Building Buffalo

The Buffalo Sabres have 71 games left in the 2013-14 NHL season. To look at the remaining games on that schedule is to stare into the gaping maw of hell itself. Okay, maybe that’s a bit dramatic. I’m mostly just bored. The Sabres look like a bunch of teenagers playing against grown ass men. The results are remarkably predictable.

tumblr_mgzfh6KYkR1qmtheto1_500I’ve written about last night’s game elsewhere, but watching the Colorado Avalanche dominate the Sabres on Saturday night was a great look at what the Sabres could have been this year. A young team loaded with potential and superstar talent thanks to a No. 1 draft pick. A rookie coach inspiring his squad and getting results out of a team playing fun hockey.

Instead, the Sabres have two superstars waiting to get shipped out of town, the team mirrors its uninspiring coach and the franchise looks like a mess. At this point, three games removed from their first win and with a huge chunk of the season remaining, I can’t help but remember that it didn’t have to be this way.

The most upsetting thing about Lindy Ruff’s firing earlier this year was not that Ruff got the axe. That, actually, was a relief. The concerning thing was that Sabres brass said the move was made with making the playoffs in mind. Wrong answer. Firing your head coach 17 games into an abbreviated season is a chance for the least painful flameout in NHL history. Instead, they tried in vain to actually turn the ship around. It failed badly.

It’s the obvious move in hindsight. It was almost too easy. A (half) half-season of suffering with an immediate benefit for the next year. You’d barely even notice it, really. The team already started poorly, what’s two dozen more bad results? You didn’t even need to get the worst pick to gain immediate results. A top five pick gets you a superstar on your roster in mere months.

After firing Ruff, the Sabres went from possibly the worst team in hockey to the eighth worst. They traded their captain at the deadline and were still talking about cracking the top eight in the conference. It was that set of mixed messages that set up this season, full of uncertainty and losses and the remarkable sinking feeling that all this rebuilding isn’t actually constructing anything of value.

What’s happening right now—that uneasy feeling you get when you watch these games—is not suffering or sacrificing or anything of value. It’s doubt, mostly because you’re not sure if anything positive is happening here. The team looks so irrevocably broken that you wonder if it will negatively impact all these young players they’re supposed to build around. You worry about Vanek and Miller because they are the Stars You Know and don’t know what will happen to The Next Stars we’re supposed to be developing. The so-called Blueprint, a motto splayed across website banners and co-opted Twitter hashtags, looks incomplete and wildly conceptual. It’s a plan that looks very much in doubt at this stage of construction.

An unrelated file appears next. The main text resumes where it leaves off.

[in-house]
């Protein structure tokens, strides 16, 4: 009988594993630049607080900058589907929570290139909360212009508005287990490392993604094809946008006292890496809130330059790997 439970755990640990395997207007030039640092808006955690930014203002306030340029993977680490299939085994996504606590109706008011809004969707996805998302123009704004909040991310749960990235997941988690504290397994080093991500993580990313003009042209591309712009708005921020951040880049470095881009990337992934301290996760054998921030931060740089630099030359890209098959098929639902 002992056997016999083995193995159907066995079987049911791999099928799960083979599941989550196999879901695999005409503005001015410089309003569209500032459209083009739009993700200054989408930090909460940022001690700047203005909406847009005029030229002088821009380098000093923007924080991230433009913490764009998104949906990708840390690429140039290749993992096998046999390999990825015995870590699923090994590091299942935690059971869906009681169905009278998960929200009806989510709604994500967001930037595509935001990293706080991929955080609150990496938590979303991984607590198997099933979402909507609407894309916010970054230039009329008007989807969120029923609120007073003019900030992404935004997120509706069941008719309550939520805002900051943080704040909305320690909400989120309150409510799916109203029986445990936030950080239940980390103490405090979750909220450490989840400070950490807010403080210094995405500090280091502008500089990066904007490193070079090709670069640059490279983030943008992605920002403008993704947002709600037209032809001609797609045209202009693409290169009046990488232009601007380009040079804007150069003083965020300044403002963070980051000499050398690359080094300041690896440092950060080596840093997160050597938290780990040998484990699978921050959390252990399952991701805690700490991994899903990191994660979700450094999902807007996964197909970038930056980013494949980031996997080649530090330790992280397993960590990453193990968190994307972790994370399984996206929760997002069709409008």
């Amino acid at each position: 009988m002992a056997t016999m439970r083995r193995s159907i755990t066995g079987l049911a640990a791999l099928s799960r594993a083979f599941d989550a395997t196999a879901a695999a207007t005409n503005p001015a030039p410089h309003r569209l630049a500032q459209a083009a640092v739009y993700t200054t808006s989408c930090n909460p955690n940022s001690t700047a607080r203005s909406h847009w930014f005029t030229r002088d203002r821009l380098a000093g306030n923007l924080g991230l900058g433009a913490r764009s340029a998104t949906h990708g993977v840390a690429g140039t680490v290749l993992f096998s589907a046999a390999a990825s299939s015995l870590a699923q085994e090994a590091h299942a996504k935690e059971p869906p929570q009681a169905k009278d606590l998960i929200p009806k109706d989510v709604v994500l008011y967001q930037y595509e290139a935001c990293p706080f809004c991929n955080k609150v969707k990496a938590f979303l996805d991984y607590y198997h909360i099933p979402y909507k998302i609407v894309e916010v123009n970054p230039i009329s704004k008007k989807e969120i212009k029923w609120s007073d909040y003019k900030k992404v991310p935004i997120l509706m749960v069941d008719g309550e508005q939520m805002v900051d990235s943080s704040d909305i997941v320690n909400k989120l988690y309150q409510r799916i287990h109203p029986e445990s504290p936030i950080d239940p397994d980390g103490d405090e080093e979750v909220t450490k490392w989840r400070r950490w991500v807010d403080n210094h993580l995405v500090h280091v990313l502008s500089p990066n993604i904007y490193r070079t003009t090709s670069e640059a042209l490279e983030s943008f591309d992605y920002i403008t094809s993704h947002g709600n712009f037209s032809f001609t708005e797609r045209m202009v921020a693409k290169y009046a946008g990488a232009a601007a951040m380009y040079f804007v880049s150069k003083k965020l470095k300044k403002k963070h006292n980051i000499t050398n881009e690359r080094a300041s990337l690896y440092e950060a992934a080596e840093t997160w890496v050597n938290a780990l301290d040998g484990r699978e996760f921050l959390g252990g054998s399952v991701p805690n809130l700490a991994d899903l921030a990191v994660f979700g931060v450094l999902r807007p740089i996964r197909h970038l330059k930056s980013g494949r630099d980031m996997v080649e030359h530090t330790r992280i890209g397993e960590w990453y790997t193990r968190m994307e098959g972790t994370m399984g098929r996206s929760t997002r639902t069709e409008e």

tumblr_mutyut7WAC1qz6f9yo1_500Let’s be clear: This is not a rebuild. This is trying to live in a home that’s being haphazardly remodeled. It’s taking a shower in a bathroom that has two walls; making lunch on a folding table while your fridge sits in the living room. This is plastic tarps full of murky rainwater hovering over your hardwood floors. It’s chaos made bearable by the promise of improvement and the reality that we haven’t been given a better option.

This is a team unwilling to acknowledge a past with Jason Pominville and unable to decide whether its future will have Thomas Vanek and Ryan Miller in it. All this losing is supposed to help the team get somewhere later, but it’s hard to say the team knows where it is right now, let alone where it’s going. It’s a mess, no one seems to have any answers and it doesn’t look like it’s getting better.

The problem is the tickets are bought, chanting means nothing, and not showing up only deprives you of the slight entertainment value of watching another team play good hockey at the Sabres’ expense. The only thing left to do is trust the contractor or hope he’s getting replaced soon.

I’m not optimistic about either option.